Saab is a family thing. The Lukas family keeps its third-generation loyalty to Saab and starts with a Saab 900 Turbo from 1981. Fantastic! Another Saab story in ours readers action.
I bought my first Saab two months ago. Seen in this way, my Saab story is still young. The beginnings, however, go back to the 1970'er years. My grandfather came back to Switzerland after working abroad.
He still mourned the silver Alfa Romeo Giulietta Sprint, which he left behind. Back in Switzerland, the VW Beetle seemed to him sober again. He came across a sonnet II, shortly thereafter two sonnets. The funny, lightweight sports cars fascinated him with their lively construction and character. However, when he collided head-on with a 911 on a highway at night, his life passed him like a movie. The wreck was unrecognizable. My grandfather got away with a shock but no injuries. From that moment on, he swore allegiance to the Saab brand.
This was followed by a series of 96, 99 and 900. Some he rescued from scrapping and sold them again. So my mother and sister grew up in this car. They learned to drive in the 96. When my father joined the family, he was infected in a strange way. The 96er he found terrible tractors but still today he raves about his red 9000 Turbo, which unfortunately he lost in a side impact on a notorious intersection. He too unhurt. Now it had happened to him too.
The third accident my grandmother had to experience. She was in the red 900 Turbo, my grandfather's pride, heading for Ticino. The usual break she left out because of time pressure, which was her fatality. After a second's sleep she collided head-on into a concrete pillar. The dream car was destroyed, but she had survived without serious injury. So now three family members owed their survival to these crazy engineers in Trollhätten.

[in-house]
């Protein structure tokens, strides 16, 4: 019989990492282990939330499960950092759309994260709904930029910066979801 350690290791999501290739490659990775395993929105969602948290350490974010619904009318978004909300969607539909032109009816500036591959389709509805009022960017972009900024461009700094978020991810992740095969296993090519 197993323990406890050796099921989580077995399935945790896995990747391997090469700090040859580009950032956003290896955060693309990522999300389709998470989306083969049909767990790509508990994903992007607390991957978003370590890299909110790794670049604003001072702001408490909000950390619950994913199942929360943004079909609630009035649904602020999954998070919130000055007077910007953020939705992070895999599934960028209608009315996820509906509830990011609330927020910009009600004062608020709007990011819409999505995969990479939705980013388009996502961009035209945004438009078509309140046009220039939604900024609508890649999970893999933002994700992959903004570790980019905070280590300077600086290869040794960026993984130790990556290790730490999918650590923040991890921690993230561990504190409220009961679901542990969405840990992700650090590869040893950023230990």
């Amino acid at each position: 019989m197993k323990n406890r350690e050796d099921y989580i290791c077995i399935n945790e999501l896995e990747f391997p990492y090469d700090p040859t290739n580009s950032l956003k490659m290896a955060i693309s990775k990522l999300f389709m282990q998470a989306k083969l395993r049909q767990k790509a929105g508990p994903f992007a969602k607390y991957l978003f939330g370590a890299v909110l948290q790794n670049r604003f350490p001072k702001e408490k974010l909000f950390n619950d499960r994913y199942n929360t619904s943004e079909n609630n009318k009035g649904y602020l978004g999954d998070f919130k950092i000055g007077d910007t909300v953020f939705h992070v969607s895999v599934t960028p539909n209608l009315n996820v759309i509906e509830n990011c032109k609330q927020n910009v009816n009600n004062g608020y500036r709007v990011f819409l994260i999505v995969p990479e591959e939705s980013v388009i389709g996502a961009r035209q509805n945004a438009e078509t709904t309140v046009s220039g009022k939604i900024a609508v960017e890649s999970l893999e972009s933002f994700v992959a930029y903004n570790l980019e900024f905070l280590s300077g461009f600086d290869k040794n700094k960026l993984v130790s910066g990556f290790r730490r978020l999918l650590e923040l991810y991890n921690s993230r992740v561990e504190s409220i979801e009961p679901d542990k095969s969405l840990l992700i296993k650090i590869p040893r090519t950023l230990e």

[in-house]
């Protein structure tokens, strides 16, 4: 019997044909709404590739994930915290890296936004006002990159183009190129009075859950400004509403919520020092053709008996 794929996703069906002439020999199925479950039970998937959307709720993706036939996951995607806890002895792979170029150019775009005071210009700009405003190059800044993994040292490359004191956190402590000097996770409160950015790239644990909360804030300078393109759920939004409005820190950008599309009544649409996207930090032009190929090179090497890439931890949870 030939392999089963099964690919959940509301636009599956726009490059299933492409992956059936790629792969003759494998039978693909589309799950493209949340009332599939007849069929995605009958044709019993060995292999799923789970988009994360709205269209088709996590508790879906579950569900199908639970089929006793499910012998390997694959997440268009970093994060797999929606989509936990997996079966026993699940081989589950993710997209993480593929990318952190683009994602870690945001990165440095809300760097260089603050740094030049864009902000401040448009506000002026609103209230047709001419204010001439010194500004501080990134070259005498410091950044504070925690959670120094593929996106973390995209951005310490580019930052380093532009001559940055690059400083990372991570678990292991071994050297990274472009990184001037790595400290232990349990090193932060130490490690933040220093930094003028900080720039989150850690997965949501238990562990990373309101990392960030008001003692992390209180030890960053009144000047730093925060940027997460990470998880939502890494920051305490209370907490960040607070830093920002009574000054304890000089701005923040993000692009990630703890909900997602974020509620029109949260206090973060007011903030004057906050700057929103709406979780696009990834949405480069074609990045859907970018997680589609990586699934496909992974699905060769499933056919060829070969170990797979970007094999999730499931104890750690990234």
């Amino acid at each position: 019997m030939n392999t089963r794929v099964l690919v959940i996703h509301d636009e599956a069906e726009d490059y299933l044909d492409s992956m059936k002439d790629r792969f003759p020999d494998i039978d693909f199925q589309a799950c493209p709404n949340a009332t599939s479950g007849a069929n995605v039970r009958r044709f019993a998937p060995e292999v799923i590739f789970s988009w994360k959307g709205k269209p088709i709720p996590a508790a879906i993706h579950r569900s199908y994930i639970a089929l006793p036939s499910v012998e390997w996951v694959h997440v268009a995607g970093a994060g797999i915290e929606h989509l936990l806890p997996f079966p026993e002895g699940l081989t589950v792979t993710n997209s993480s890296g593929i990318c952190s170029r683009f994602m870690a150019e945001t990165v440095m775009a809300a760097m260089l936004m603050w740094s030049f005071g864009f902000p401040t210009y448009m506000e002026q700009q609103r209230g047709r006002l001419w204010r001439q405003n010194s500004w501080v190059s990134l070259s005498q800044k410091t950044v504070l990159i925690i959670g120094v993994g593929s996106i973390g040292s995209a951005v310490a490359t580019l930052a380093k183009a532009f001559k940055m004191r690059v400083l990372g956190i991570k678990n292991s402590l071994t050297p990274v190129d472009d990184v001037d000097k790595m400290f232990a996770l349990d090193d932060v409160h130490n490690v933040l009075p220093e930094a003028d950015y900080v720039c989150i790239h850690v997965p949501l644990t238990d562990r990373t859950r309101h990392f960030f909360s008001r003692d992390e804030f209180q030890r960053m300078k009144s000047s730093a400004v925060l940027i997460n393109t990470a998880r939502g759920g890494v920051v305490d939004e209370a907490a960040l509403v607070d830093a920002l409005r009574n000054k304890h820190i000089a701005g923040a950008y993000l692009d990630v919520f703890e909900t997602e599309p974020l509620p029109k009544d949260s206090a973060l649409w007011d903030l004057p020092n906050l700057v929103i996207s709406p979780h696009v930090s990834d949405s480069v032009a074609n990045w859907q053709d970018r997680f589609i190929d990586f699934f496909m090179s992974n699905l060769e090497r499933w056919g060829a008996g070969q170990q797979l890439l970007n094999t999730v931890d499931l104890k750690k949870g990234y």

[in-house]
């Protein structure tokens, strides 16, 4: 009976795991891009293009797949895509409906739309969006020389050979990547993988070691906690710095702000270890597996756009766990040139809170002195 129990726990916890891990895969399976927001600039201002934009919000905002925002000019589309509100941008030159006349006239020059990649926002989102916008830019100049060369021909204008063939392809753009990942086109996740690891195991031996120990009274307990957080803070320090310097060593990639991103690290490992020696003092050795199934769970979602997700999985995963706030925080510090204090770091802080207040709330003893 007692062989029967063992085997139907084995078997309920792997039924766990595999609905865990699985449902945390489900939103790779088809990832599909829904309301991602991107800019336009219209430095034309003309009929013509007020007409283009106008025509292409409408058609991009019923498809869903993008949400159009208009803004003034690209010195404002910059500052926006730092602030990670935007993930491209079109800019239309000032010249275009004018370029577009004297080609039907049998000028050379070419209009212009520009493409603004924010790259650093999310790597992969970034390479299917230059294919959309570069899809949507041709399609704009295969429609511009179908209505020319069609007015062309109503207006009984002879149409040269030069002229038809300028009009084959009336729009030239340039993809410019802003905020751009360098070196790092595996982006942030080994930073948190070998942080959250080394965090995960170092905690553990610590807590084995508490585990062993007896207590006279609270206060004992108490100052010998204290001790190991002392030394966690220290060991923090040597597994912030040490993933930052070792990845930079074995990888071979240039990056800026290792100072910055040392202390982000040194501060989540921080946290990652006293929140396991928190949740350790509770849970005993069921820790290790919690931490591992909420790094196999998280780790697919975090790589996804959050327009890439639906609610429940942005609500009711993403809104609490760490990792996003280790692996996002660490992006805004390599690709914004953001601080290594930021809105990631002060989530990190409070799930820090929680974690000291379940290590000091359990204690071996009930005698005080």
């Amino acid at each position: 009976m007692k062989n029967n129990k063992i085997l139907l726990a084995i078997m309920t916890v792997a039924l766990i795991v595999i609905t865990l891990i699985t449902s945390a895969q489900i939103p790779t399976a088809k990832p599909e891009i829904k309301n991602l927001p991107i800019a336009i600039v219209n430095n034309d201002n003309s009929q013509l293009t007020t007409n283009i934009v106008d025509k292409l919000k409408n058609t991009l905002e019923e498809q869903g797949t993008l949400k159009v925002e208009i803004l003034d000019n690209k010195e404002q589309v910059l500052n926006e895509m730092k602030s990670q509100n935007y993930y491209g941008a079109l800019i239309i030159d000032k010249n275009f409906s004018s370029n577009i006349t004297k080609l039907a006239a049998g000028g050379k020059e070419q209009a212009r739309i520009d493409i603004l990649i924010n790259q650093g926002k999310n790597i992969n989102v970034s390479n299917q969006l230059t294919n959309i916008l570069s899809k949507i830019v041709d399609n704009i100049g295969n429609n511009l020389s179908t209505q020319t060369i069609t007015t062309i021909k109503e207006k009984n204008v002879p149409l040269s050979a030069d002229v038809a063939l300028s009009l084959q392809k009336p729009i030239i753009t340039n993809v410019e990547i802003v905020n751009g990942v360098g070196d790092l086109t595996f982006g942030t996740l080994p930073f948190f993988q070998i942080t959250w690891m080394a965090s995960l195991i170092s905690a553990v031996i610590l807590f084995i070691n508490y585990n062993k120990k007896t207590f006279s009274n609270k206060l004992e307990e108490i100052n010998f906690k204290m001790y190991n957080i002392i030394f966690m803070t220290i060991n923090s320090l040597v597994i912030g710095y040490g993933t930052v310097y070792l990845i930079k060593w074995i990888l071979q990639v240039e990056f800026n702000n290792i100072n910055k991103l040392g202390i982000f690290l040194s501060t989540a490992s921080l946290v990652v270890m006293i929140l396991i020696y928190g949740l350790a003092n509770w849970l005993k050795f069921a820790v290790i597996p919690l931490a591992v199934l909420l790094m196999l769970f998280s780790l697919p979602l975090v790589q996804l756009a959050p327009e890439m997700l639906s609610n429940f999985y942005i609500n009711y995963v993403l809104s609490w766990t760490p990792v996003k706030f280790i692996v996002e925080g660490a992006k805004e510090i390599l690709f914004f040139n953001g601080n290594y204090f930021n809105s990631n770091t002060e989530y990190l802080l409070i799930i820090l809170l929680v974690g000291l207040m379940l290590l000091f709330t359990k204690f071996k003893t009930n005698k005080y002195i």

So it happened that I too grew up in Saabs. My grandparents drove a blue 900 Aero S that died of rust death in 2007. It followed a 9-3 convertible. My aunt drove a ruby red 900 Aero S and a silver 900i. My parents had a white 9000 CC, which was destroyed by transmission and rust. The successor, a blue 900 NG, is still driven by the family with 245'000km.
When I got the driver's license, the desire for a separate Saab grew. I knew I did not need a car because I could always borrow one. I also knew that if I bought a car, it would have to be a Saab and if I already bought a Saab, it would have to be an 900.
The former 900 of my grandfather is my icon. The babbling idle, the scent of black leather and of course the unique shape, I remember it was yesterday. So I rummaged once again with the intention of not buying a car in the online sales portals when he jumped me.
Saab 900 Turbo 8v, walnut brown metallic, 173'000km, vintage 1981, steeply schnauzer in great condition with veteran approval. I had to control myself. "You do not need a car," I kept telling myself. The fact that I had to go to the area by accident was destiny. When I saw the car live, I almost had tears, he looked so great. The test drive pleased and so it happened that a few days later I had my dream car in front of the house. My Saab specialist warned me not to drive the car in winter. So I'm waiting eagerly for the first spring together with my Saab.
Few understand why I have bought such a "rind" for this money. Buying a 20 year old car as an 33 year old, one does not want to drive for the commute and only in summer, may be a stupidity, certainly. But an incredibly good one!